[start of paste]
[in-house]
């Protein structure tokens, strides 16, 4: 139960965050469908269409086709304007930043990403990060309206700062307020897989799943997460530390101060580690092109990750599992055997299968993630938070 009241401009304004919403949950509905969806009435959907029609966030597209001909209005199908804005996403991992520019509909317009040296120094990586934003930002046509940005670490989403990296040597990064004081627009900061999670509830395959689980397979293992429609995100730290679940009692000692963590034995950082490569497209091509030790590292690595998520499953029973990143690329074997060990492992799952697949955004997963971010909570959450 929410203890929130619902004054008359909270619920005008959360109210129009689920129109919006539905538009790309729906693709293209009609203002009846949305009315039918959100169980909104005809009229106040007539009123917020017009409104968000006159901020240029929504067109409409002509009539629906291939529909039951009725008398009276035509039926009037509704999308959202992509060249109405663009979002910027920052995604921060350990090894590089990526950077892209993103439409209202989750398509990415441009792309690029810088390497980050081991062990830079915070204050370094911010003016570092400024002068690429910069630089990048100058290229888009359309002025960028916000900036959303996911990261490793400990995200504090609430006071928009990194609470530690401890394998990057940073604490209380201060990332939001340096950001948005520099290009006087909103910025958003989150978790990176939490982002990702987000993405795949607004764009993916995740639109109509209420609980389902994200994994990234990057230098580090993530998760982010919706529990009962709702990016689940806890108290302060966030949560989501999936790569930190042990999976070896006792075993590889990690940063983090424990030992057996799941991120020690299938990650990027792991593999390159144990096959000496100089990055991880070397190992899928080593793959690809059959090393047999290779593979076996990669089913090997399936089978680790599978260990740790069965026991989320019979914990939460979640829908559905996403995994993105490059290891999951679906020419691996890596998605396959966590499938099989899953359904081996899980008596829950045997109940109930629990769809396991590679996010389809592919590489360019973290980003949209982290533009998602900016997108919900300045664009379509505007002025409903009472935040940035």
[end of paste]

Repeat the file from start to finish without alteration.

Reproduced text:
[in-house]
């Protein structure tokens, strides 16, 4: 139960965050469908269409086709304007930043990403990060309206700062307020897989799943997460530390101060580690092109990750599992055997299968993630938070 009241401009304004919403949950509905969806009435959907029609966030597209001909209005199908804005996403991992520019509909317009040296120094990586934003930002046509940005670490989403990296040597990064004081627009900061999670509830395959689980397979293992429609995100730290679940009692000692963590034995950082490569497209091509030790590292690595998520499953029973990143690329074997060990492992799952697949955004997963971010909570959450 929410203890929130619902004054008359909270619920005008959360109210129009689920129109919006539905538009790309729906693709293209009609203002009846949305009315039918959100169980909104005809009229106040007539009123917020017009409104968000006159901020240029929504067109409409002509009539629906291939529909039951009725008398009276035509039926009037509704999308959202992509060249109405663009979002910027920052995604921060350990090894590089990526950077892209993103439409209202989750398509990415441009792309690029810088390497980050081991062990830079915070204050370094911010003016570092400024002068690429910069630089990048100058290229888009359309002025960028916000900036959303996911990261490793400990995200504090609430006071928009990194609470530690401890394998990057940073604490209380201060990332939001340096950001948005520099290009006087909103910025958003989150978790990176939490982002990702987000993405795949607004764009993916995740639109109509209420609980389902994200994994990234990057230098580090993530998760982010919706529990009962709702990016689940806890108290302060966030949560989501999936790569930190042990999976070896006792075993590889990690940063983090424990030992057996799941991120020690299938990650990027792991593999390159144990096959000496100089990055991880070397190992899928080593793959690809059959090393047999290779593979076996990669089913090997399936089978680790599978260990740790069965026991989320019979914990939460979640829908559905996403995994993105490059290891999951679906020419691996890596998605396959966590499938099989899953359904081996899980008596829950045997109940109930629990769809396991590679996010389809592919590489360019973290980003949209982290533009998602900016997108919900300045664009379509505007002025409903009472935040940035």